Sir Jeffrey Donaldson: DUP could still have leverage with Tories after election

Sir Jeffrey Donaldson (centre) with Stephen Farry of Alliance (left) and Chris Hazzard of Sinn Fein at the CBI eventSir Jeffrey Donaldson (centre) with Stephen Farry of Alliance (left) and Chris Hazzard of Sinn Fein at the CBI event
Sir Jeffrey Donaldson (centre) with Stephen Farry of Alliance (left) and Chris Hazzard of Sinn Fein at the CBI event
A senior DUP politician has said he believes his party will continue to “have leverage” over the Conservative Party following the election.

Lagan Valley candidate Sir Jeffrey Donaldson said he is “not convinced” that Boris Johnson’s Tories will be returned with a “huge majority”, which he said will give his party “leverage”.

He made the comments a day after DUP leader Arlene Foster made it clear that her party would not support a Jeremy Corbyn-led Labour government in a hung parliament.

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The DUP propped up the outgoing government with a confidence and supply deal.

Addressing business leaders in a panel of representatives from the five main NI political parties, Sir Jeffrey spoke of his hopes for a resumption of devolved government in the Province.

“I am not convinced Boris Johnson is going to come back with a huge majority and I think that gives us leverage,” he said.

“Whilst we can go to Westminster and we can do what we do, I believe it is ultimately much more powerful if there is a collective voice from Northern Ireland saying what we need.”

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The Stormont institutions have been collapsed for more than two years following a breakdown in relations between the DUP and Sinn Fein.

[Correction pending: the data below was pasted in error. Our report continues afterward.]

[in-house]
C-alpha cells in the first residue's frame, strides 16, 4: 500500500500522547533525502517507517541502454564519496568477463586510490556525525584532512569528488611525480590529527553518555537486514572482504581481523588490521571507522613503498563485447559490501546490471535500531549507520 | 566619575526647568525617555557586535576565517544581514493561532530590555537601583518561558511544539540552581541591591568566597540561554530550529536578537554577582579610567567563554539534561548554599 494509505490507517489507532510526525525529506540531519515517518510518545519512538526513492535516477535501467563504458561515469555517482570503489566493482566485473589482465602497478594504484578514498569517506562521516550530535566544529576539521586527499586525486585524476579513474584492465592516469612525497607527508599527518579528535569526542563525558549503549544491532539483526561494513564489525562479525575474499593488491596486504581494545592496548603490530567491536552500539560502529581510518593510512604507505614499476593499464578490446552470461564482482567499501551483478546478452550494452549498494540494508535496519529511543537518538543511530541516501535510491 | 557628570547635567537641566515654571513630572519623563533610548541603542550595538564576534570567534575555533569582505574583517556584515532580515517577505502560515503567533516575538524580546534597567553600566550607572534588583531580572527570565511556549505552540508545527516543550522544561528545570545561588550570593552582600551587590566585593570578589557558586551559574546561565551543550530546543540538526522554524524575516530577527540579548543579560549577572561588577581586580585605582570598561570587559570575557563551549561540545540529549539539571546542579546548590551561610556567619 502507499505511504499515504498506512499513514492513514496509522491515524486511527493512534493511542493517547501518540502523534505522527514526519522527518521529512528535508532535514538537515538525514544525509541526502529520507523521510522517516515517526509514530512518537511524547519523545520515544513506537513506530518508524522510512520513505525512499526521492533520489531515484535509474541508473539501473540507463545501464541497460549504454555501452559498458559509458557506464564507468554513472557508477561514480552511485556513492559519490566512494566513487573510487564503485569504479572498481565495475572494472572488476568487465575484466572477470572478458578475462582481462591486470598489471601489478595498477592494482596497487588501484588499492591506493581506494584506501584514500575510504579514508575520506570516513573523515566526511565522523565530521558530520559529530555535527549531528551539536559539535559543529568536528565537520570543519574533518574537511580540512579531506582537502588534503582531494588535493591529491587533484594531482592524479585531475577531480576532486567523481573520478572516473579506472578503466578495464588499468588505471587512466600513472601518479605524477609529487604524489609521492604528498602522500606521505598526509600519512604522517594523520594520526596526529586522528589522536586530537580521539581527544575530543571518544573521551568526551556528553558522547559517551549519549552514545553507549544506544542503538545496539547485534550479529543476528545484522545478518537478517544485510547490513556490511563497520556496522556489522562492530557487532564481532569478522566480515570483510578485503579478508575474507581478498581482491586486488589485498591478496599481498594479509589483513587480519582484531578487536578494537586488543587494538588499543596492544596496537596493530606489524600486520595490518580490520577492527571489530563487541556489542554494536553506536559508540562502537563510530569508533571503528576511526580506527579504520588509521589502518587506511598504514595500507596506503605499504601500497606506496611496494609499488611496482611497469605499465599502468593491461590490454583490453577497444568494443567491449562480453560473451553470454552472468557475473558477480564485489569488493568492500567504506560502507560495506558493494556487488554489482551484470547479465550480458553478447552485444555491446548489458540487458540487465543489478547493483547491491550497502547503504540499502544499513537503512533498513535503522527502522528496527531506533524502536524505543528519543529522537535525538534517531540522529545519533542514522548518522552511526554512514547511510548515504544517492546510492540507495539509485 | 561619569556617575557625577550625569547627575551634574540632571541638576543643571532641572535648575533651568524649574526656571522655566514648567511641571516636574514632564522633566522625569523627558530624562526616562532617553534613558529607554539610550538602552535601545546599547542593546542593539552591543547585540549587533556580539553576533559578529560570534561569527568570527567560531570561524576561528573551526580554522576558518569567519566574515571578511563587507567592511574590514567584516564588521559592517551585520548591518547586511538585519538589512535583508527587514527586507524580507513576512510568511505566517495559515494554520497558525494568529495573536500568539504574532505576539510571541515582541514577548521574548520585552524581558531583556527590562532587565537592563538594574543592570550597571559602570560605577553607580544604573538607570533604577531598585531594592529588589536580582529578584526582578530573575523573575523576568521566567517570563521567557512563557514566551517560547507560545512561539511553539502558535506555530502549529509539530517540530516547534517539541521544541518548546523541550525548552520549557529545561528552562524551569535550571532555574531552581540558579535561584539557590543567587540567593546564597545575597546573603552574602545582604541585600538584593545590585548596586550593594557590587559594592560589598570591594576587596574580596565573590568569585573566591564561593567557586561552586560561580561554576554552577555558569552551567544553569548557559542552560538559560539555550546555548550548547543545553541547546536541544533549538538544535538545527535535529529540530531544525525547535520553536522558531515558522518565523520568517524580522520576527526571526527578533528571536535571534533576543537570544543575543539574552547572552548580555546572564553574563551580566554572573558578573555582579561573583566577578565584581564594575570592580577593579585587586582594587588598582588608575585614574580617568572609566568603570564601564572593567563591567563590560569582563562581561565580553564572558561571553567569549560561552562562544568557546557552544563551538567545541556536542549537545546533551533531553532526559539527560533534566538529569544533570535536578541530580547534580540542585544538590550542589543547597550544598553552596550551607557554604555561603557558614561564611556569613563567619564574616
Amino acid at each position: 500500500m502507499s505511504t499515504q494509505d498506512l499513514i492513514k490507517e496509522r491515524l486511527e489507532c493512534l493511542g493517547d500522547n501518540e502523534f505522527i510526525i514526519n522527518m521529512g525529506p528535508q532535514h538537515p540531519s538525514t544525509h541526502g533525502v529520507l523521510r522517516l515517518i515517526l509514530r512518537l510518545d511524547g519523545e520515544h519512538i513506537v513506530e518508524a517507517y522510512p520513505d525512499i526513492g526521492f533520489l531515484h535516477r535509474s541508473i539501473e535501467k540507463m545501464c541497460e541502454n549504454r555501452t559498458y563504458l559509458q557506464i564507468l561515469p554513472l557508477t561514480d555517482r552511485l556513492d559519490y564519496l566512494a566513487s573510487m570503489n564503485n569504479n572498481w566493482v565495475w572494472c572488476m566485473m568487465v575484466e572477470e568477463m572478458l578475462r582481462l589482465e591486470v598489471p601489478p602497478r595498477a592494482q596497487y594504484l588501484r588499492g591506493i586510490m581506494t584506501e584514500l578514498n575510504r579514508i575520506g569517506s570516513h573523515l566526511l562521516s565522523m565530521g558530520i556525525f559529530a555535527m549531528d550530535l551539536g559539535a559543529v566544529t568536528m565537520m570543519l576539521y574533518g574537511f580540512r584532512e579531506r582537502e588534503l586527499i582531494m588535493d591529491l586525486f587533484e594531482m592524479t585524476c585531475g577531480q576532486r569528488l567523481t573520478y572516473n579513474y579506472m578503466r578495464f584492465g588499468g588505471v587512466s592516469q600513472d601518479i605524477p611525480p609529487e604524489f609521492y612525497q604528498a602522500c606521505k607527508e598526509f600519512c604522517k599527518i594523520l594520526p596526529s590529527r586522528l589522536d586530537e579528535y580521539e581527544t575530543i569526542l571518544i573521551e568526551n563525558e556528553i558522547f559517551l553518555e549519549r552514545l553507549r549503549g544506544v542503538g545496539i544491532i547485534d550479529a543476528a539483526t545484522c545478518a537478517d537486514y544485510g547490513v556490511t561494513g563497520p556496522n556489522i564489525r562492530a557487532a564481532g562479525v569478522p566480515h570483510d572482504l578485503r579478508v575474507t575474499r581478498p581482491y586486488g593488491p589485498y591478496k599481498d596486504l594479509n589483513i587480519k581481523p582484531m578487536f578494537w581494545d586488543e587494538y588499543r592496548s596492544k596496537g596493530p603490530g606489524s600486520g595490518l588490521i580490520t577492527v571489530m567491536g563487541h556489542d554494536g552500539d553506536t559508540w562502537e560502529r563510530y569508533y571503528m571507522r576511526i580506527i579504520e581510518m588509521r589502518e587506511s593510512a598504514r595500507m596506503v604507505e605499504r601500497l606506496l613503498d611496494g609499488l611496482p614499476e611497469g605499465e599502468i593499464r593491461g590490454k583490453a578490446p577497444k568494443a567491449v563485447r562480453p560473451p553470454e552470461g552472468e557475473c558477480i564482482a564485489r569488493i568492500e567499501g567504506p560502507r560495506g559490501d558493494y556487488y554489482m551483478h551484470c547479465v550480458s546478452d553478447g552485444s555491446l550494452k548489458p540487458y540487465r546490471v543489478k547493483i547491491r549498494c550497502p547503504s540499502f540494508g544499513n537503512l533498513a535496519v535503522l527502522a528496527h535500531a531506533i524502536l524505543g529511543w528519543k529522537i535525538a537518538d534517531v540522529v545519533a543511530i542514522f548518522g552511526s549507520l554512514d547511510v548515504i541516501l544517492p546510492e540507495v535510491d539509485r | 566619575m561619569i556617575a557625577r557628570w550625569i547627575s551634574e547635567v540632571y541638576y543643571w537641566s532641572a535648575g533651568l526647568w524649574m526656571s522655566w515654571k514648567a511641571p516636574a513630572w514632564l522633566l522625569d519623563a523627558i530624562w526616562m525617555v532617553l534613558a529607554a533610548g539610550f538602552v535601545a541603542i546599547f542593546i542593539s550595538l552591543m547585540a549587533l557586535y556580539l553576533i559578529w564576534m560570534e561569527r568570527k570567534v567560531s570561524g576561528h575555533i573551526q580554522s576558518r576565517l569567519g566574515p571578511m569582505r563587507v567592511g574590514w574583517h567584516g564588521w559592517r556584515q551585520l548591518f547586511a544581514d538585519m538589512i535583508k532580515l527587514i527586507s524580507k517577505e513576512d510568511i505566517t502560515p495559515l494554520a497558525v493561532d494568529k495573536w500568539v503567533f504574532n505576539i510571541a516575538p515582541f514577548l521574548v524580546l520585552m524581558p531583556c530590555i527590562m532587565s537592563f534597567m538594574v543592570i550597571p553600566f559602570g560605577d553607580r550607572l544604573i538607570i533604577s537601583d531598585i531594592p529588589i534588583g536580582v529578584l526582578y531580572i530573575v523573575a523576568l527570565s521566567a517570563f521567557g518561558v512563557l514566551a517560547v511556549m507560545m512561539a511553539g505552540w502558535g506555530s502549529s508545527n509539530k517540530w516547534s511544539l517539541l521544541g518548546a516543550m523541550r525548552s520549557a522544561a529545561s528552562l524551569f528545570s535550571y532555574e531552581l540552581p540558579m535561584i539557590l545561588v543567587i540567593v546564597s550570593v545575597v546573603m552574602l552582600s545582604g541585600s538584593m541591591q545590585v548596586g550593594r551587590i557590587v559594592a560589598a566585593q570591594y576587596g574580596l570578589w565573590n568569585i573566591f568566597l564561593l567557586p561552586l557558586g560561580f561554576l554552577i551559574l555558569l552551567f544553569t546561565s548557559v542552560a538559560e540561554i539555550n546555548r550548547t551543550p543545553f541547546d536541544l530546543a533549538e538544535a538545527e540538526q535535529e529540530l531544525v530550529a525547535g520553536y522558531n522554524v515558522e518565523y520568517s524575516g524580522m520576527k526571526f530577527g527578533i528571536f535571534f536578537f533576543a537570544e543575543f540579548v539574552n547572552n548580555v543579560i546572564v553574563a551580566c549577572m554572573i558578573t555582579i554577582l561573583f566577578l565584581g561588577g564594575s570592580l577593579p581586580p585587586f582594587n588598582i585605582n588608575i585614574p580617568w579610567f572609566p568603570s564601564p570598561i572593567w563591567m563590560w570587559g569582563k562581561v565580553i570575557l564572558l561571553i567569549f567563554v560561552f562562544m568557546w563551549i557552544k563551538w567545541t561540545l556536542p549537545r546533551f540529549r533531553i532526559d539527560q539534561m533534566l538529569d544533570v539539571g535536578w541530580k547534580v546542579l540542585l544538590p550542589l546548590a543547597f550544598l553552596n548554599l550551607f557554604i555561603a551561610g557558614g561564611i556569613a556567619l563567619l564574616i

Sinn Fein South Down candidate Chris Hazzard said he also felt hopeful that devolved government could be restored.

He repeated his party’s position that there had been a compromise on the talks table last year over one of the sticking points in negotiations – calls for an Irish language act.

SDLP South Belfast candidate Claire Hanna said if the DUP and Conservatives do not resume their deal after the election, the dynamic will change.

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“I think if the Conservatives and DUP aren’t in their arrangement, I think that changes the dynamic quite fundamentally in terms of how the UK government approaches this,” she said.

“We will come back to the answer of power-sharing, compromise and partnership because there simply isn’t another one.”

Ulster Unionist leader Steve Aiken sounded a warning at the CBI’s An Audience With Northern Ireland’s Political Leaders event at Law Society House this morning that devolved government in the Province may not be saveable.

The East Antrim candidate described himself as a “realist” as he said there needs to be a “fundamental shift in the culture of how we do government in Northern Ireland”, describing how it had been as “not a partnership”.

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“After this general election we have got three weeks probably to see whether Northern Ireland’s government is saveable. If it is not, we are going to have to get into direct rule because we must have decisions which are going to work,” he said.

Meanwhile, the Alliance Party’s North Down candidate, Stephen Farry, said he was not hopeful but that the stalemate needed to be sorted.

“When London is looking at Brexit, Northern Ireland is an afterthought. Even though we are the big complex issue in terms of how we address this, we are still an afterthought in their considerations,” he said.

“The only people who care about this place are the five parties up here on this panel. We have to get it together.